I also had the chance to interview an elderly woman Vong Metry, 56, who is a fine arts teacher for orphans. I asked her questions before the show and after to witness her reactions. She never watched the play, but she believes that performances like these plays an important role in telling the young generations about their experience in the Khmer Rouge. The play may teach some lessons to educate the youth because it seems to be a difficult task for the elderly people. After the show, she said she did not want to experience or see history repeat itself. She wants to forget everything from the past. I could tell it was hard for her to express her true feelings because she was unable to talk about her own experience. However, she is working hard in making a better future for generations to come. She says she is still alive and has a strong passion in bringing the culture back. She wants to preserve what was lost and wants the younger generations to care for our culture later on.

As a spectator in the audience, I would like to offer my view on Breaking the Silence. I had watched the performance previously on video, but this would be my first time live. The setting was simple yet ambiguous. There was colorful rugs on the floors, a white background with painted grass, and no other props but a few chairs. The setting was not located in any specific place, which allows more imagination for different kinds of expression. The whole structure of the play was very creative and well though out. The play has many subtle concepts that take much interpretation. This can also be a negative in terms of the audience. A less educated audience may not be able to completely decipher the meaning of the play. The lost of touch of reality with the use of imaginary intellect can be less susceptible to a Cambodian audience.

The incorporation of seven tales during the Pol Pot Regime and the affect of the character now offer a wide range of situations that most of the older audiences can identify with.  It gives realistic stories of what the Cambodian people are dealing with and gives them a chance to be leveled with their own past. The emotional spectrum is able to stretch far and wide from guilt, shame, sadness, anger, hate and also hope. Some are able to find forgiveness and some are not.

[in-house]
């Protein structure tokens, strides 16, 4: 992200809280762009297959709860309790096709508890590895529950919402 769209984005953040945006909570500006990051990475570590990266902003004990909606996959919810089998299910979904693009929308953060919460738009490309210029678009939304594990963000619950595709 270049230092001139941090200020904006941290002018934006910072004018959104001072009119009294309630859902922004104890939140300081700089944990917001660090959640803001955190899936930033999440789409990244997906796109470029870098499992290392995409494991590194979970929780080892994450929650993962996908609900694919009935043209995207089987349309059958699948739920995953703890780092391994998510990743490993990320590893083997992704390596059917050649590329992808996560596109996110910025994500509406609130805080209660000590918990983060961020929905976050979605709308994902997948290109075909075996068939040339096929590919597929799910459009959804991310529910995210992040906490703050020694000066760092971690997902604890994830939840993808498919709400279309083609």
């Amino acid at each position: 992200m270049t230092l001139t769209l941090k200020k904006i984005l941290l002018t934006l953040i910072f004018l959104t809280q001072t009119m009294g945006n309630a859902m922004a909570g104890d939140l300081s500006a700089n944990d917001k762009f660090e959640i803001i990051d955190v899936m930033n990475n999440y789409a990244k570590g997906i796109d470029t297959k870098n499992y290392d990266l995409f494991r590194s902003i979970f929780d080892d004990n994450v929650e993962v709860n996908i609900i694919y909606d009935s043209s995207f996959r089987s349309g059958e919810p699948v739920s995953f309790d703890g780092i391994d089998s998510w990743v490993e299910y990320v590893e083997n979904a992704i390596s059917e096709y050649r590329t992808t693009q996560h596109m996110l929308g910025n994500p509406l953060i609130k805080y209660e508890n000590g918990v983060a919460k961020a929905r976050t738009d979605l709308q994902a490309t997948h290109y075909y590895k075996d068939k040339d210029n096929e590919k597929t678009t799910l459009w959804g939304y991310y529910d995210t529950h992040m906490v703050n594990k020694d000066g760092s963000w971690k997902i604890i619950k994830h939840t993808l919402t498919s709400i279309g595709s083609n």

However, the use of many stories can also make the mood less intimate and personal. The constant change and transitions cause the audience to distance themselves away from the emotions the play is trying to evoke. The audiences have a choice to either identify with the emotions of the characters or not to. The amount of time spent on developing the multiple characters are limited and cannot be fully developed. So most of the viewers cannot keep up with the emotions presented and take the time to perceive it all. I myself like to have more focus and depth on each of the characters to understand their motives and wants. In the end, I was not able to understand the pain of each of the characters completely. I am also part of the younger generation and may see it differently, but I think the play is better for an older educated audience. I know the victims of the Khmer Rouge want the younger generations to see the past through these means of expression so it is important to capture the attention of the youth. They want them to know, see and believe the truth.

The thoughts and conflicts are evident throughout the play because of the monologues or dialogues they have with the other characters. The monkey also plays an important role in expression for the actors. The monkey dressed in white serves different purposes as part of the unconscious, as a mediator, or as a re-enactment of the past. The monkey’s ability to transform itself for whatever reason also allows room for imagination as well as comic relief. The monkey makes funny faces, scratches itself constantly, and acts out of the ordinary. These techniques lighten the mood of an emotionally heavy play. It also helps attract younger audiences and keep them interested. However, the monkey can also be a distraction from the significance of the stories. The actors dialogue should be the most captivating and bold so the audience can truly listen to what they have to say.